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Excerpted from A Change of View:
From Patras, we followed our instructions to the letter, along the rugged north coast of the Peloponnese, down through Nafplio, into Astros, and ended up down a back lane. We asked some older gentlemen sitting in front of an unsigned restaurant a little ways back if they had any idea where Angelica’s apartment might be. It’s across the street from a little church? “Ah, go to the blue sign and then straight...” Got it, straight past the blue sign...”No, no, go to the blue sign, straight and continue to a crossing, keep going you will find it.” Okay, past the blue sign, to a...”No, no, here, I will come with you.” Uh, it’s a little crowded in here. “Oh, no room. Okay, you must listen. Go to the blue sign, then this way a little bit,” he motions with his entire body. Hey man, that’s not straight! “Continue to a crossing, go straight,” I raised my eyebrows but he carried on, “and you will come to the church.”
We have come to the conclusion, in our extensive European research, that “going straight” means to follow the main road, even if the main road turns at a ninety degree angle, dwindles to a goat path, or merges with a forest.
This same man told us that he was open for breakfast in the morning, and we should drop in. What time do you open? “Seven a.m.” We’ll see you at nine.
There was no address number on the building that looked like it could have been an apartment across the street from the church that was reached by going down the straight road through Astros. Honestly, during our downtimes, I sometimes step back from all this and just marvel at our good fortune.
As I got out of the car, Jonas said, Good luck, Papa. The cleaning lady was supposed to meet us, but there was no one around. I walked up the stairs (“Sea view,” the ad said, so I assumed upstairs) to the open door at the top. Hello? I called loudly. A woman walked into view and smiled that, ‘I’ve been expecting you’ smile. She explained, entirely in Greek, how things worked, and I responded in English. We didn’t really understand a word the other was saying, but with the context and body language, we managed just fine. Then she furrowed her brow, and asked, “Family?” Downstairs, in the car, I pointed. She almost jumped, and said, “Go!” pushing me out the door with two hands, alarmed that I’d make them wait outside.
She smiled brightly at Jonas and Matthew, shaking their hands, and patting their shoulders, then breaking into full-blown hugs. Then she showed us all around the apartment with renewed enthusiasm. A nice kitchen, large living room, three bedrooms, and five (seriously, 5) sets of patio doors, three of which led to the forty-foot long balcony facing the (albeit distant) sea-view, and the cute little church cross the street. Finished with her explanations, Tasia bid us farewell. All these people that are so kind and helpful, that we will never see again in our lives.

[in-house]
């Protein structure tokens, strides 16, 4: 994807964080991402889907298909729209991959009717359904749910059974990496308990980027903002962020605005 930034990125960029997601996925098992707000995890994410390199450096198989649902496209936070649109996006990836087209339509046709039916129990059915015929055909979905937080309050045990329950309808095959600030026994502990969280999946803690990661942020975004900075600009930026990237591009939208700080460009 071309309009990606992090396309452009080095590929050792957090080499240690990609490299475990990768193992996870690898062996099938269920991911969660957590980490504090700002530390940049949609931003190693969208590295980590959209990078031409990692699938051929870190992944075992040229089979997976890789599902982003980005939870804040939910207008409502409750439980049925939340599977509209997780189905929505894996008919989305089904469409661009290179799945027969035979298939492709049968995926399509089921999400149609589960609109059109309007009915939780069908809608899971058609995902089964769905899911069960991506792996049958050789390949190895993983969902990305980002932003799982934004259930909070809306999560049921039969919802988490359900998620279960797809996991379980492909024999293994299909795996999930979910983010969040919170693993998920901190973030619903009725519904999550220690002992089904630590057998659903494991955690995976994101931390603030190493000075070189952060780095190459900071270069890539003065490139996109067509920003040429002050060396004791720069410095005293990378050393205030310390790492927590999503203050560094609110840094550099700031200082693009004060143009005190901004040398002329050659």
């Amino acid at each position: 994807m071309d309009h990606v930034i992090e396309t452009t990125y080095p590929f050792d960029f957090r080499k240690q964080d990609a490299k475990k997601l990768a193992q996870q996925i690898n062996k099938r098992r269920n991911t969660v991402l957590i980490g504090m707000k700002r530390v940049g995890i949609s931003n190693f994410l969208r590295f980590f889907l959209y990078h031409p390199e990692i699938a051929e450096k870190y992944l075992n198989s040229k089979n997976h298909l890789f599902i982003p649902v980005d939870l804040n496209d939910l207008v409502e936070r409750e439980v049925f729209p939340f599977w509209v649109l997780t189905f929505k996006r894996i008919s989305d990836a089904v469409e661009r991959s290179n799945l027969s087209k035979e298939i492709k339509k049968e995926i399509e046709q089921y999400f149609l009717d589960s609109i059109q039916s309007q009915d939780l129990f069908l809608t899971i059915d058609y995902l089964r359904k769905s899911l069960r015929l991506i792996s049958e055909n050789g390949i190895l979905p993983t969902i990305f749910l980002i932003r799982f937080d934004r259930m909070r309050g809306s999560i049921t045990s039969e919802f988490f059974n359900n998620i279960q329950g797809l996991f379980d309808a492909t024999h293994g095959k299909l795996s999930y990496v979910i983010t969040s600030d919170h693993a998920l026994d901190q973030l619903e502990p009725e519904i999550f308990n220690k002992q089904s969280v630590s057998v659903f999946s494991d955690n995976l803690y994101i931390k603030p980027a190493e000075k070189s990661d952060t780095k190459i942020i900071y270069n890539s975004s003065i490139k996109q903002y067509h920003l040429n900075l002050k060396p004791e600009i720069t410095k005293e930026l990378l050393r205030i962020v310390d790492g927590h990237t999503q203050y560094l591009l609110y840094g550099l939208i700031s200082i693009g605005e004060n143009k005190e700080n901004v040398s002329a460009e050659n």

We drove to the supermarket and picked up several bags of groceries, and when we returned to put stuff away, we made a significant discovery in one of the cupboards. A jar of peanut butter. We hadn’t had peanut butter since home, it being a bit of an expensive delicacy here. And we pretty much OD’d on Nutella in Italy, so this was thrilling.
We are in Greece, a kilometre or two from the beach, and we’re excited about peanut butter.
Breakfast at Angelo’s was one of those moments worth writing home about (so if you’ve stuck with me this long, here’s the payoff). He sat us at a table in the middle of the empty restaurant, wiping his hands on his apron as he asked us what we’d like to drink. The boys asked for orange juice and lemonade, and Angelo returned with orange and lemon soda, then he raced off without another word. Ten minutes later, he walks out of the back room with a huge platter of scrambled eggs covered in a couple kinds of cheese, and sliced ham and tomato on the sides. He brought out plate after plate of toast. Then some plums. Then some more toast. A full plate of watermelon. A large bag of plums. “They are from my friend, you take them.” Then two glasses of his homemade wine.
With each successive course, Matthew said, Ho man, this is going to be expensive! or, Wow, Papa, can we afford this? I had to admit, I was starting to wonder. When I went to pay, I pulled out thirty-five euros (about fifty bucks) just to be sure. I asked Angelo what the damage was. Thirty-nine euros. I hesitated for just a second, the money visible in my hand, and when I went to reach into my pocket for the extra, Angelo waved his hands and said, “No, no, is good.” Well, it was a pretty darn good breakfast, and at least now we know that you drink red wine with breakfast, and not white like we always have.